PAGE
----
Servus servorum Dei
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(SERVANT OF THE SERVANTS OF GOD.)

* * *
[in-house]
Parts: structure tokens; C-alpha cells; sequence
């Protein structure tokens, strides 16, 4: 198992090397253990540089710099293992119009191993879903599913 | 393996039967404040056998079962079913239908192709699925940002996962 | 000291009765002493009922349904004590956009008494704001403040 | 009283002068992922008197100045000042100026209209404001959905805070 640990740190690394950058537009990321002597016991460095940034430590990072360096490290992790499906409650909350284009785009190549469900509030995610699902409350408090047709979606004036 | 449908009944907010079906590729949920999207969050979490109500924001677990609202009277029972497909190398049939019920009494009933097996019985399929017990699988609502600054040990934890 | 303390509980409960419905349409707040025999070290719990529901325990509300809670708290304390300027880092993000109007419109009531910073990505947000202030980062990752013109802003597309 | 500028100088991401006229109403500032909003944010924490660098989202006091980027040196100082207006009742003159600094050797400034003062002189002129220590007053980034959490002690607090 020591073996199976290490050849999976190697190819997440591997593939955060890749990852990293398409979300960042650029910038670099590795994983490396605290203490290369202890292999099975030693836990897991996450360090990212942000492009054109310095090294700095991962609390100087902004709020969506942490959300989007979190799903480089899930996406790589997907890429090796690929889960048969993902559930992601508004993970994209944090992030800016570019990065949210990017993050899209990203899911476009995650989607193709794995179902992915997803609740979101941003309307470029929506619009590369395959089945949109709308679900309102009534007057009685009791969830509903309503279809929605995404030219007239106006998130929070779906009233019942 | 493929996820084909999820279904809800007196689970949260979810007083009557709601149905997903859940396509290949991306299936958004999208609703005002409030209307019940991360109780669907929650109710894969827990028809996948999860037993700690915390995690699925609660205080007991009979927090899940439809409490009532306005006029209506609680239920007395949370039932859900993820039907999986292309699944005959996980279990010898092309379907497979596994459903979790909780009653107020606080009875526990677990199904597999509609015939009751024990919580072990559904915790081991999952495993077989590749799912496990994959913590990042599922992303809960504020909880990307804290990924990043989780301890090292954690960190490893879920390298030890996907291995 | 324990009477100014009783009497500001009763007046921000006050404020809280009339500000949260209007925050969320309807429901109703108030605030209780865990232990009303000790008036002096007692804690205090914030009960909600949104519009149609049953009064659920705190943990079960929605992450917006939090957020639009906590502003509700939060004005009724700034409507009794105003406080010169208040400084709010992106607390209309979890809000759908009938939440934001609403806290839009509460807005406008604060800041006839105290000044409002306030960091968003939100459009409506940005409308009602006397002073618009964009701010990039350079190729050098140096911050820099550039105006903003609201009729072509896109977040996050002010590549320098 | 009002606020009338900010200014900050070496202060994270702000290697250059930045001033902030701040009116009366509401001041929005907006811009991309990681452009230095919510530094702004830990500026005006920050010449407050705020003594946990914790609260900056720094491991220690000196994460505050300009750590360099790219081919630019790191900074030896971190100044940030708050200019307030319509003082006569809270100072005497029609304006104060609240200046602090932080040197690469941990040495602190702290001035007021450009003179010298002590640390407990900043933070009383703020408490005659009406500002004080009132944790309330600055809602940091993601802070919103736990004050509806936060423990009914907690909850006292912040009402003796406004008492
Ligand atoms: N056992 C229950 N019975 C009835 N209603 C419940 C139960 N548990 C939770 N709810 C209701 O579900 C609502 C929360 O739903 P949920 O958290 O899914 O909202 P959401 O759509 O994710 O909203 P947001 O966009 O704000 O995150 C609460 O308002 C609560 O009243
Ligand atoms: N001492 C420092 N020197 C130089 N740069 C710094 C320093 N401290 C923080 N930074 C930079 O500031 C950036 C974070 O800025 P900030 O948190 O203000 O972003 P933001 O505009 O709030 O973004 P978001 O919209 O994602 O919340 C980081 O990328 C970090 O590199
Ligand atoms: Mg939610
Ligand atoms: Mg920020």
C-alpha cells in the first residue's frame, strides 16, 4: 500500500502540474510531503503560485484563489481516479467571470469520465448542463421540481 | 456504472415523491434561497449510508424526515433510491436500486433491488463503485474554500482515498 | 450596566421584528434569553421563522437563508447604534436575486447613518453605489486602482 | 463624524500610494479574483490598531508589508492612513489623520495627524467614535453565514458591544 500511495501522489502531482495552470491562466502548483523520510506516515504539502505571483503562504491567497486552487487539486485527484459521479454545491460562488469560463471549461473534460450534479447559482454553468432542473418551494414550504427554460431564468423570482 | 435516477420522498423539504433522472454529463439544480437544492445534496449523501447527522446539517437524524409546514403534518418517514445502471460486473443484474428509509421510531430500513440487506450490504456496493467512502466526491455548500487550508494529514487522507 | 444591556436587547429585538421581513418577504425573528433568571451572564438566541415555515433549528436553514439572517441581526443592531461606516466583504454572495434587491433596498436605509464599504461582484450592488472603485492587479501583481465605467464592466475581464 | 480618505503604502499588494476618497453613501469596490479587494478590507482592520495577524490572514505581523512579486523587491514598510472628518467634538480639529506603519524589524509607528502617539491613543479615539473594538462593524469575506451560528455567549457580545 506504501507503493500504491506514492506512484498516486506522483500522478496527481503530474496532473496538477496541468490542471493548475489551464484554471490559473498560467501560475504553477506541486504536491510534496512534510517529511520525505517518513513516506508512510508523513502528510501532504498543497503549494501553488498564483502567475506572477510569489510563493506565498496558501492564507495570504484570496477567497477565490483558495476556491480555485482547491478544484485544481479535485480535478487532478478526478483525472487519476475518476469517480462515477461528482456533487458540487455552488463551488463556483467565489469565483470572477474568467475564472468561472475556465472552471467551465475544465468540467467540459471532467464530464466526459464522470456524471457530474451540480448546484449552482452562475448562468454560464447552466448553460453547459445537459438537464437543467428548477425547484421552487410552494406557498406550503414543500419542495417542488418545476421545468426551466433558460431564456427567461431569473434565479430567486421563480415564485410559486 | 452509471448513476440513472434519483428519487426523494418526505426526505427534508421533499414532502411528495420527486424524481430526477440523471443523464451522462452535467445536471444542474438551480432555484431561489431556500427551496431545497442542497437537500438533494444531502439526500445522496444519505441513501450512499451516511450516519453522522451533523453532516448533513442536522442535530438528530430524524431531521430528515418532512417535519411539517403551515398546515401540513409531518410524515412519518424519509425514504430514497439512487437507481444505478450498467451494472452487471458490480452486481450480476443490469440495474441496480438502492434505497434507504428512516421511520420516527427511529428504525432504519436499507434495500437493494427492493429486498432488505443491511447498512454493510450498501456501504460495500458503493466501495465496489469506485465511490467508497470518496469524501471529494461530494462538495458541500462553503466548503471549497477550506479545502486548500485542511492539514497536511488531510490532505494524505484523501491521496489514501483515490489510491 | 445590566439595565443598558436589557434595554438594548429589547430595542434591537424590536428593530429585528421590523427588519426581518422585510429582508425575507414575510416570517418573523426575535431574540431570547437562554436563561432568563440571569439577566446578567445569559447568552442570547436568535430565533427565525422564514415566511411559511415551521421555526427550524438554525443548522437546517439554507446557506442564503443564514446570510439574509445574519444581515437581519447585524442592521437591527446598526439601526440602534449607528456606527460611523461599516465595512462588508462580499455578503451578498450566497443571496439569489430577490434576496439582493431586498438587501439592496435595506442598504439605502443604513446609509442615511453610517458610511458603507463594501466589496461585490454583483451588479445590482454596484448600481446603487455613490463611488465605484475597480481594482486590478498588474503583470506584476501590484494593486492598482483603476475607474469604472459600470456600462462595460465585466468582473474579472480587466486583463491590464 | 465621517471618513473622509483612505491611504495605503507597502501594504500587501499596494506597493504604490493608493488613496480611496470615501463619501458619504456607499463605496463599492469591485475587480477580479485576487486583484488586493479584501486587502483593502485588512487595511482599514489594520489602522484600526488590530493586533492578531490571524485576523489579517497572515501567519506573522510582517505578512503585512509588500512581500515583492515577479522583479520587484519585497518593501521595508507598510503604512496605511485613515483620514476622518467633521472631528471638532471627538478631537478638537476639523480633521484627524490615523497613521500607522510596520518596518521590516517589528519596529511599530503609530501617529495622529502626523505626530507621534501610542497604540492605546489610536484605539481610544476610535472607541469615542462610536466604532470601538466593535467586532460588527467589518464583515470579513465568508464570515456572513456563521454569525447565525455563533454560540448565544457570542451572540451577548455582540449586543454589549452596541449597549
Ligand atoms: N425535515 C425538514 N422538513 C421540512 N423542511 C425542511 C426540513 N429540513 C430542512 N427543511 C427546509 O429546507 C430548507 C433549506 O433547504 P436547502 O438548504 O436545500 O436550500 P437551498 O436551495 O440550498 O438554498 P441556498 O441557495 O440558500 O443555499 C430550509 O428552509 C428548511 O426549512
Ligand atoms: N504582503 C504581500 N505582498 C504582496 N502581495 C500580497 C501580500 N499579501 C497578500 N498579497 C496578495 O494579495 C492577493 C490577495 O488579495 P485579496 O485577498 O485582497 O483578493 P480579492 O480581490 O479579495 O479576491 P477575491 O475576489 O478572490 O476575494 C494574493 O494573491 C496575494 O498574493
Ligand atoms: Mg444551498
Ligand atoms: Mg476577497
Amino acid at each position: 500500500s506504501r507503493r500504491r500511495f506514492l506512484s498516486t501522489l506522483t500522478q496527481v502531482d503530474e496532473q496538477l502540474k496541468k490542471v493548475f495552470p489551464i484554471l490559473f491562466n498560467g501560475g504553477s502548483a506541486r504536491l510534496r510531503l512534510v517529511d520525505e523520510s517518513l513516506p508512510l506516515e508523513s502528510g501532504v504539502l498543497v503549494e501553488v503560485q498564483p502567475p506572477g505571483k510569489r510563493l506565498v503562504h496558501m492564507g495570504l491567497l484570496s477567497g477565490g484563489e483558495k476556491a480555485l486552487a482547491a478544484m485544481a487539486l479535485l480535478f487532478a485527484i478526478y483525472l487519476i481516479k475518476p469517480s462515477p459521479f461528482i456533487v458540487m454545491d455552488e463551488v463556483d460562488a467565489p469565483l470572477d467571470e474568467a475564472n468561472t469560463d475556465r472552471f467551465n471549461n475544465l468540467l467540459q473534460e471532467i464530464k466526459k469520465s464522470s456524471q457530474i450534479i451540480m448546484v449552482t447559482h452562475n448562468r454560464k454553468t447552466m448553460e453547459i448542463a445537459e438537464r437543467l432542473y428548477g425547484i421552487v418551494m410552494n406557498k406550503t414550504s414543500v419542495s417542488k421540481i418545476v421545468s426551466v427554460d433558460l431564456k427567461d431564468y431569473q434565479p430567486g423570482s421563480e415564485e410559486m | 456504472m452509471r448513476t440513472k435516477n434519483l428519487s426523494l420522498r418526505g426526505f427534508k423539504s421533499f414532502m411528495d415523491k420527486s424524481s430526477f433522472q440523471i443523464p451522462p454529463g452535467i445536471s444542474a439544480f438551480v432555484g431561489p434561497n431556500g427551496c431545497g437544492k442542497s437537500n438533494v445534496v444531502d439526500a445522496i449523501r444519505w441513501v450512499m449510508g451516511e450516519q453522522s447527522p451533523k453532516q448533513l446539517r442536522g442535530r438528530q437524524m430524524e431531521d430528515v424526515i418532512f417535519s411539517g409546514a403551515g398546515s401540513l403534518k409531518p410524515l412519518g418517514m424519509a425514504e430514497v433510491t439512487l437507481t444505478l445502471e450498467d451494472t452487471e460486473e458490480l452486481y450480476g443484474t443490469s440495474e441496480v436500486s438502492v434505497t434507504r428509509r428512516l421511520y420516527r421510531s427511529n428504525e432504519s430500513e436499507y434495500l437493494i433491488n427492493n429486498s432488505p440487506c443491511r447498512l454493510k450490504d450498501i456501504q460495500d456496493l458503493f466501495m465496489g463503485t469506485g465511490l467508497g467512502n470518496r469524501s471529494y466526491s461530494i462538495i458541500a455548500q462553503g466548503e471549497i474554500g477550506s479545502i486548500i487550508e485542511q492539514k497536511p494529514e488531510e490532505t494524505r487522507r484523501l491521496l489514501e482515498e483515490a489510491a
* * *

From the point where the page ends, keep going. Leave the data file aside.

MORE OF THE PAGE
A title given by the popes to themselves in documents of note. Gregory the Great was the first to use it extensively, and he was imitated by his successors, though not invariably till the ninth century. John the Deacon states (P.L., LXXV, 87) that Gregory assumed this title as a lesson in humility to John the Faster. Prior to the controversy with John (595), addressing St. Leander in April, 591, Gregory employed this phrase, and even as early as 587, according to Ewald ("Neues Archiv fur altere deutsche Geschichtskunde", III, 545, a. 1878), while still a deacon. A Bull of 570 begins: "Joannes (III) Episcopus, servus servorum Dei". Bishops actuated by humility, e.g. St. Boniface [Jaffe, "Monum. Mogun." in "Biblioth. Rer. Germ.", III (Berlin, 1866), 157, 177 etc.], and the archbishops of Benevento ; or by pride, e.g. the archbishops of Ravenna as late as 1122 [ Muratori, "Antiq. Ital.", V (Milan, 1741), 177; "Dissertazioni", II, disser. 36]; and even civil rulers, e.g. Alphonsus II, King of Spain (b. 830), and Emperor Henry III (b. 1017), applied the term to themselves. Since the twelfth century it is used exclusively by the pope. (See BULLS AND BRIEFS.)
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